BY JULIANA VERHAGE | STAFF WRITER
Spiritual Development implemented a new job position called ‘Chapel Greeter’ at the beginning of the school year to welcome students and improve safety in Chapel, much in response to recent university shootings and targets on Christians.
According to Chaplaincy Ministries Assistant Kaitlin Runion, the position was posted within the first two weeks of the school year, students applied and were interviewed, and then through prayer and decision making, eight students were hired.
Runion and University Chaplain Tim Whetstone said they selected a team of energetic, friendly upperclassmen who could meet the time requirements of the job with their current class schedule.
“The students that applied and were accepted, I think, get that the emphasis is to greet. All of them are upperclassmen so they get the ebb and flow of the year. They know how to deliver a hello during midterms as opposed to the one during the very first chapel,” Whetstone said.
Once hired, they went through a week of training with Whetstone, Assistant Director of Public Safety Glen Laster, and Nicholson Commons Director Milton Karahadian.
Whetstone instructed on the greeting portion of the job. Laster taught on safety awareness and crowd management. Karahadian trained the students on how to function as a backup ID scanner, in case one of their co-workers can’t attend work, they will still be able to scan people in efficiently.
Though the Chapel Greeter position is threefold, Whetstone said, “the main underlining emphasis behind it is to greet.”
Whetstone added that recent school shootings and those targeting Christians in the U.S. have prompted many of the new safety protocols as well for this job.
“It is why these chapel greeters are not only a welcoming presence but a critical presence,” Whetstone said.
Sophomore Chapel Greeter and Christian Ministry major Tyler Marlow described a normal day on the job.
“I high-five people, greet people, say good morning and basically just make other people smile while welcoming them into chapel,” said Marlow.
The Chapel Greeters work on a rotational basis and ‘greet’ at two chapels per week.
Four workers are present for each chapel and two of these four also take on a security role during the service. The two who are security, “sit in the back row and keep a lookout for anyone entering and exiting, for people who aren’t supposed to be there,” according to Runion.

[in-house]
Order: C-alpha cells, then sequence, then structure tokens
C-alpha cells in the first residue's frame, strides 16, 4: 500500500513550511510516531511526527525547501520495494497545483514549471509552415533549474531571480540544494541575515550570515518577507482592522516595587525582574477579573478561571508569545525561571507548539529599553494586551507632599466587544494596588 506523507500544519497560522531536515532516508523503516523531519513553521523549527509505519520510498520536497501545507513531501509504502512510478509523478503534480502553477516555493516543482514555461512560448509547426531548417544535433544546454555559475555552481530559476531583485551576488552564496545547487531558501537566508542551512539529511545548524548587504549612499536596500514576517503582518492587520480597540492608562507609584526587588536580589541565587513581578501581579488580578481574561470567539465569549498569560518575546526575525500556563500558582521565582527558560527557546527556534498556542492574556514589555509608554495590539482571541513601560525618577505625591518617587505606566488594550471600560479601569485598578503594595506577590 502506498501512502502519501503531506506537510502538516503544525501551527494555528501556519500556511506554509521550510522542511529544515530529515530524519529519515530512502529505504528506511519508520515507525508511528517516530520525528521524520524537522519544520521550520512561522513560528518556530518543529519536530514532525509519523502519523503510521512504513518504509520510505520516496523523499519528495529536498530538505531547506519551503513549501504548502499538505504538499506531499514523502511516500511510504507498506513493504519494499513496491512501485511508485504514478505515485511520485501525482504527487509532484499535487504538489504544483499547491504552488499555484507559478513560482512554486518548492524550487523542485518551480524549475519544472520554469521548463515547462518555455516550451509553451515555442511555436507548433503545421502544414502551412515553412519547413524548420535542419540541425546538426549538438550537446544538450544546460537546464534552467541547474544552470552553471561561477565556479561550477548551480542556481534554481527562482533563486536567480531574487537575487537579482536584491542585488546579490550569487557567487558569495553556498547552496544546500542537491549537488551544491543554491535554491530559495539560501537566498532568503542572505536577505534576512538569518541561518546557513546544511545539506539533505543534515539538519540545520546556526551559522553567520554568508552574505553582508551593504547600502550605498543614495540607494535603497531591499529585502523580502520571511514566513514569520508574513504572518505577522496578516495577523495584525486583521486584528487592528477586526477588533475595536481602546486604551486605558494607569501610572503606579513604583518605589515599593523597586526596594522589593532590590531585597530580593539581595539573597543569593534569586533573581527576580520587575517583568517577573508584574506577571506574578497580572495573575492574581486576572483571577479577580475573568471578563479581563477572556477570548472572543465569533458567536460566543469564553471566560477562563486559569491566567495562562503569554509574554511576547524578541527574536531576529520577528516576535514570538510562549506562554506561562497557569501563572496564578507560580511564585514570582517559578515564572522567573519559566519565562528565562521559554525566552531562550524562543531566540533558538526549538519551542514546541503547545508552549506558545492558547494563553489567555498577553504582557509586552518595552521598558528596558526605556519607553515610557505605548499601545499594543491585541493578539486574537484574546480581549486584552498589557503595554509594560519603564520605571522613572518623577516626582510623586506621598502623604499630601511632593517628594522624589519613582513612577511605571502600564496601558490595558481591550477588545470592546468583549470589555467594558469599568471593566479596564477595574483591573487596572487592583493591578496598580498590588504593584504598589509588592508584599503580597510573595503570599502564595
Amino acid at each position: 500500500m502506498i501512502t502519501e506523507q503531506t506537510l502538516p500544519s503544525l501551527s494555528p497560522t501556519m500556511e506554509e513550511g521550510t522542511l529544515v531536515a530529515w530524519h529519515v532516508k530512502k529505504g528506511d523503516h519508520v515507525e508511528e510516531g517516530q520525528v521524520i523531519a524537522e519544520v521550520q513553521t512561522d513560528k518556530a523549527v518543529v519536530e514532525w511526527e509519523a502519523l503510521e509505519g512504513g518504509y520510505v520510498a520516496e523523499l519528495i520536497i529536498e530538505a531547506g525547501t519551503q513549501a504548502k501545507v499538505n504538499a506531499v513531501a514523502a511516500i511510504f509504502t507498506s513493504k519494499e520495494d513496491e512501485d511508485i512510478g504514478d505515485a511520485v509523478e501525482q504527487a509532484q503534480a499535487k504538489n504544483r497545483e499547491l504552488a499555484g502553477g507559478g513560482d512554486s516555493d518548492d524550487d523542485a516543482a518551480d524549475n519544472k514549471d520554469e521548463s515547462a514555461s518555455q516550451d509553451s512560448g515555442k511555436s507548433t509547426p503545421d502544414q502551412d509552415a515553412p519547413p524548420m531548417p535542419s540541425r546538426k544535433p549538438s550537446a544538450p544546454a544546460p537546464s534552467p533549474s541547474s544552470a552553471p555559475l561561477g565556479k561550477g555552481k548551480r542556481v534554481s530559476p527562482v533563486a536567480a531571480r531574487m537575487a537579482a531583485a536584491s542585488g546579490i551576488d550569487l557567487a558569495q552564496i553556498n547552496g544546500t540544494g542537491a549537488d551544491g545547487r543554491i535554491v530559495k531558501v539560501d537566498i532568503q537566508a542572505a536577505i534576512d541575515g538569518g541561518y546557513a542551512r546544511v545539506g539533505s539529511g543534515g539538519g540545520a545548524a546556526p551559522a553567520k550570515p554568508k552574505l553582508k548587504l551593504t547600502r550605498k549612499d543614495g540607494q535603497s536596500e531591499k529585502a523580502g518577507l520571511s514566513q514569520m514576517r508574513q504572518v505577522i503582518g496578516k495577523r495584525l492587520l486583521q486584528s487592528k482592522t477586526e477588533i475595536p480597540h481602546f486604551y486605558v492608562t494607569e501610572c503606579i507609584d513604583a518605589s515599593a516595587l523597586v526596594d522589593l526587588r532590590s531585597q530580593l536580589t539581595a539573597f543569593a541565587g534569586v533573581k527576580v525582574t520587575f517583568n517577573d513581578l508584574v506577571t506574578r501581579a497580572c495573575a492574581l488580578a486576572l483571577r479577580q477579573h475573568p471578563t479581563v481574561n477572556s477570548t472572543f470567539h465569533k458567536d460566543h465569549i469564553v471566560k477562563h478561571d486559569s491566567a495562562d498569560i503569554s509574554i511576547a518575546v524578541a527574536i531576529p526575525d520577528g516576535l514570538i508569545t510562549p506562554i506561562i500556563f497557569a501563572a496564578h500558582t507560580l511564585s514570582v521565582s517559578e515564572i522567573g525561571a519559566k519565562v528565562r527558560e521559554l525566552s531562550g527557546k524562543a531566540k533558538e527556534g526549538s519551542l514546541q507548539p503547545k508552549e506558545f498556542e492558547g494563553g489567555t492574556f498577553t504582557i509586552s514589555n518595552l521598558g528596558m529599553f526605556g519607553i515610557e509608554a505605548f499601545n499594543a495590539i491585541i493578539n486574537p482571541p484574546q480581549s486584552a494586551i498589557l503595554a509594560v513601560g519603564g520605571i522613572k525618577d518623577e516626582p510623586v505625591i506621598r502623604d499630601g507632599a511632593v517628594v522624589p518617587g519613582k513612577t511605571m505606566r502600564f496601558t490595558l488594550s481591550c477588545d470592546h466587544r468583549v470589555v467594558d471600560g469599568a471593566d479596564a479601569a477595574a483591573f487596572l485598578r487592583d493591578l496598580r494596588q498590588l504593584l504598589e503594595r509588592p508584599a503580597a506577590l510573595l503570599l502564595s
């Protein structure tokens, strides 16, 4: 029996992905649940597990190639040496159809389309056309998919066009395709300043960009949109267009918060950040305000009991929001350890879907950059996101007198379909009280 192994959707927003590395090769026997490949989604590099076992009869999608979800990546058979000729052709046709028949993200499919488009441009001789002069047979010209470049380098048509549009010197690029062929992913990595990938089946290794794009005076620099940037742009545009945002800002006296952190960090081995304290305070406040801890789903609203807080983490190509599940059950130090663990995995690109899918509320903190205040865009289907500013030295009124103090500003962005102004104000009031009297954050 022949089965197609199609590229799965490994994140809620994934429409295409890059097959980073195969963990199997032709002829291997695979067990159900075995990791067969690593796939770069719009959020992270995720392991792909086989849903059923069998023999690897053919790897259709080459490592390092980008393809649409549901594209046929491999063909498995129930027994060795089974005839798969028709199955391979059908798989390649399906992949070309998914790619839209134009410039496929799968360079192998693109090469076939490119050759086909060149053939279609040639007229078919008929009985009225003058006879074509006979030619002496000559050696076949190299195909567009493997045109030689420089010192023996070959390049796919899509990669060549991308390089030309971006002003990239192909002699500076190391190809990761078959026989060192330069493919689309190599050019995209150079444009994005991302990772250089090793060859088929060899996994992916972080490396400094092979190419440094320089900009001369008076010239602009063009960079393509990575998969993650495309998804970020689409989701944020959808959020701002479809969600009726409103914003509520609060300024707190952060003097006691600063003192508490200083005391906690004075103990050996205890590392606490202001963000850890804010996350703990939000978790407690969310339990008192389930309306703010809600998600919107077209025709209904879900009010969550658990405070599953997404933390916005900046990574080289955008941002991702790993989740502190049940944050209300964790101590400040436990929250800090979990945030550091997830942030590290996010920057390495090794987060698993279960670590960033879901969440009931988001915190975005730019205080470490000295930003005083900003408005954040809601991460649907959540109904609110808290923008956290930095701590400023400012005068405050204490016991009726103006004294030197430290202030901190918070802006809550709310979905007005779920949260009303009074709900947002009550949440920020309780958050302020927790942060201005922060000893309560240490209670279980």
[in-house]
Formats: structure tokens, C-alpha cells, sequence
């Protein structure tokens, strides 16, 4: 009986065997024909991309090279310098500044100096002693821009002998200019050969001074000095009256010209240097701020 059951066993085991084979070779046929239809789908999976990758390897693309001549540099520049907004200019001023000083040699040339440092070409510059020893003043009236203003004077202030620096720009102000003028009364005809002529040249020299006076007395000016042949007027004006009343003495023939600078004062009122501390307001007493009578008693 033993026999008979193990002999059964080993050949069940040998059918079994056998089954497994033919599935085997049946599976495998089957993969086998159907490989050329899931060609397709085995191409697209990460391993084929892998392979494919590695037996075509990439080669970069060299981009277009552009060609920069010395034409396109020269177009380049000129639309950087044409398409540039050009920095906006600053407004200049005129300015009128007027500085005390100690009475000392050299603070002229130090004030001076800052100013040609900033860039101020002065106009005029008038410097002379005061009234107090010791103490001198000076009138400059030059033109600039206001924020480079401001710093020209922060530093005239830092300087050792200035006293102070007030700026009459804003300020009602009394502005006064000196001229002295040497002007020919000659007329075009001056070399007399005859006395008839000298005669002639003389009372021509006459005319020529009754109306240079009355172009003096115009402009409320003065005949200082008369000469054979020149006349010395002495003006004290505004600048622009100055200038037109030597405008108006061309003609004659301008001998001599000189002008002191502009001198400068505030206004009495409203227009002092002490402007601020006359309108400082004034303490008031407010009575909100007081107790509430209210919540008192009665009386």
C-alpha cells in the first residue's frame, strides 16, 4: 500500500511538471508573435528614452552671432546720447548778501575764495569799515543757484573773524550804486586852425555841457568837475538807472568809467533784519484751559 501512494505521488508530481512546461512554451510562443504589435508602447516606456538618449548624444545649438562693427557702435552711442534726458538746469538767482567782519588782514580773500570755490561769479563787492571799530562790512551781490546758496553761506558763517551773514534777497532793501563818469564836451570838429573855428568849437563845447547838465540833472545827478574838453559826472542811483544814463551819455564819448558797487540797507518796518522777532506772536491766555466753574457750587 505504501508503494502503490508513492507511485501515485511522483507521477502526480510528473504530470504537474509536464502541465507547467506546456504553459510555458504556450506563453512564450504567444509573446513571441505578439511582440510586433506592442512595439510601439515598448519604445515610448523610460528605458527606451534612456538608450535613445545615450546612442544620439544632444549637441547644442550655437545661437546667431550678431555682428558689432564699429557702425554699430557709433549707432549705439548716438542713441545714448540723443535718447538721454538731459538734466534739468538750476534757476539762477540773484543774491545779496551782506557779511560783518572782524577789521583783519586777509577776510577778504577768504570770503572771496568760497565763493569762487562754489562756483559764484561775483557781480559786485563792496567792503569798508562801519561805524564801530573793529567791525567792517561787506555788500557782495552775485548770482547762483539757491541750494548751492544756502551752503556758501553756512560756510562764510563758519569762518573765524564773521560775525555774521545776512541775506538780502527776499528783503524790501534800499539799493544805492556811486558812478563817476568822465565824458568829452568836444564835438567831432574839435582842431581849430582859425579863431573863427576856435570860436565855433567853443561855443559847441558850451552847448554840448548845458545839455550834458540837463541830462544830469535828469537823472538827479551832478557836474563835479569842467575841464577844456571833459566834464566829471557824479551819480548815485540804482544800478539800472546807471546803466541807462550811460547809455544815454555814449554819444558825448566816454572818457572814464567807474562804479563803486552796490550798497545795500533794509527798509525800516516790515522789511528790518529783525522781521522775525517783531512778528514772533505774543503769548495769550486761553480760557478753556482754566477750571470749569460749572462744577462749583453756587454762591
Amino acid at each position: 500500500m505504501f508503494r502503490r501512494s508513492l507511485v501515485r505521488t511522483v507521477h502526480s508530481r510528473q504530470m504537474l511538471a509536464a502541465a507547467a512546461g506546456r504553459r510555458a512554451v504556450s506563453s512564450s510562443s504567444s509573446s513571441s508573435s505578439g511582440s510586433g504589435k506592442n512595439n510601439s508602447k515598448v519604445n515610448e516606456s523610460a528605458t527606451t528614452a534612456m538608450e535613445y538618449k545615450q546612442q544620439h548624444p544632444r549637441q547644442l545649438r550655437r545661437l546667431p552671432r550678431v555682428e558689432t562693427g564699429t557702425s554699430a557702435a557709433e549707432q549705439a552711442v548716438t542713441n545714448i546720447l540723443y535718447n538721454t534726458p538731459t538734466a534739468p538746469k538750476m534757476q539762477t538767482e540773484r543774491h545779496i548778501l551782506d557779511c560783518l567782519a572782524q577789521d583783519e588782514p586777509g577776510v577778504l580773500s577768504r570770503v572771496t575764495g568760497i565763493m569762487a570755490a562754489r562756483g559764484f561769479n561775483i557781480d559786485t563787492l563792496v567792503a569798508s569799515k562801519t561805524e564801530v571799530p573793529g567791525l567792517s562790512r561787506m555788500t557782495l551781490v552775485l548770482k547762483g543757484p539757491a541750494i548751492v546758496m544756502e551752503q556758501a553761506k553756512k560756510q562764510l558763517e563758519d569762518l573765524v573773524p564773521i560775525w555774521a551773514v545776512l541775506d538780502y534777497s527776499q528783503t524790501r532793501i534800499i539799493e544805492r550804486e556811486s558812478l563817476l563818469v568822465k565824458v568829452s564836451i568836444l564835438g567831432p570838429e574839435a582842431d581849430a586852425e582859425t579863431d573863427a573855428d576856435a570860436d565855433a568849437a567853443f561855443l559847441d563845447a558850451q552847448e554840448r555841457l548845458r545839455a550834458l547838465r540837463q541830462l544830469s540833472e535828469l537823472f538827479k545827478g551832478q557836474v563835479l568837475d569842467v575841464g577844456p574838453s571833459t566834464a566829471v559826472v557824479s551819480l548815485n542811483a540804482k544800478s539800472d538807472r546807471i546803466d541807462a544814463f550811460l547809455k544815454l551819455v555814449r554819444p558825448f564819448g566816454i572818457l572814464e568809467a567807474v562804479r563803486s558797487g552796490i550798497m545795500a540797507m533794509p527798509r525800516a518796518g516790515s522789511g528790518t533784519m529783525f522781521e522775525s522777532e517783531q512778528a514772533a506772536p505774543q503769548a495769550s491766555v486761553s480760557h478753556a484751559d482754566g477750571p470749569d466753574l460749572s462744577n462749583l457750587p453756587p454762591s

Greeters are to keeping an eye on those who do not appear to be affiliated with PLNU.
All of the doors to chapel, except for one on the Eastside and Westside entrances, are now closed and locked ten minutes into Chapel to limit the number of entrances while still allowing unlimited exits in case of emergency. This also limits the number of doors that greeters must monitor.
While the greeters have been instructed in safety protocol, “the responsibility of our users is not public safety, it is safety awareness.
“They are the students that remain aware during large gatherings,” said Whetstone.
This awareness refers to focusing on scanning the crowd and environment of chapel, rather than on the worship or speaker.
Whetstone said if an emergency to occur, a public safety officer on rotation nearby Brown Chapel would handle it more directly.
Marlow said that if a chapel greeter sees any suspicious character or activity, they are to alert the on-call staff member.
This on-call position changes daily and is worked by staff from Spiritual or Student Development. Runion is always available for students to contact in the event of a chapel emergency.
Marlow said the training safety that the greeters learned is what type of language to use if there was an emergency, how to evacuate the chapel and where to lead others to go. The greeters are to handle emergency situations in a peaceful manner that keeps the crowd calm and guides everyone out as quickly as possible.
Currently, there are two interns at Liberty Station who take on both the scanner and greeter job for every chapel. There is also a public safety officer present with them.
The greeters do not currently work Wednesday night’s Time Out.
Whetstone said the reasons for this are because Public Safety already has a high number of officers patrolling around Brown Chapel at night and because of Spiritual Development’s budget limitations.
He hopes to add greeters to Time Out in the future. Runion said that comparatively a “higher volume of students come in the mornings” making it a priority to have the greeters at that time.
In beginning the process to create the position, Whetstone consulted other chaplains in the The Council for Christian Colleges and Universities (CCCU).
He has been interested in implementing chapel greeters since beginning his job at PLNU about four years ago.
For Marlow, the job can be fun as well as an opportunity to provide a service.
“I love working around people and bringing smiles to people’s faces. If I can do that, then I can make someone’s day special,” Marlow said. “This job is so much fun and just such a blessing to have.”
Whetstone hopes “it’s something we keep around for a long time.”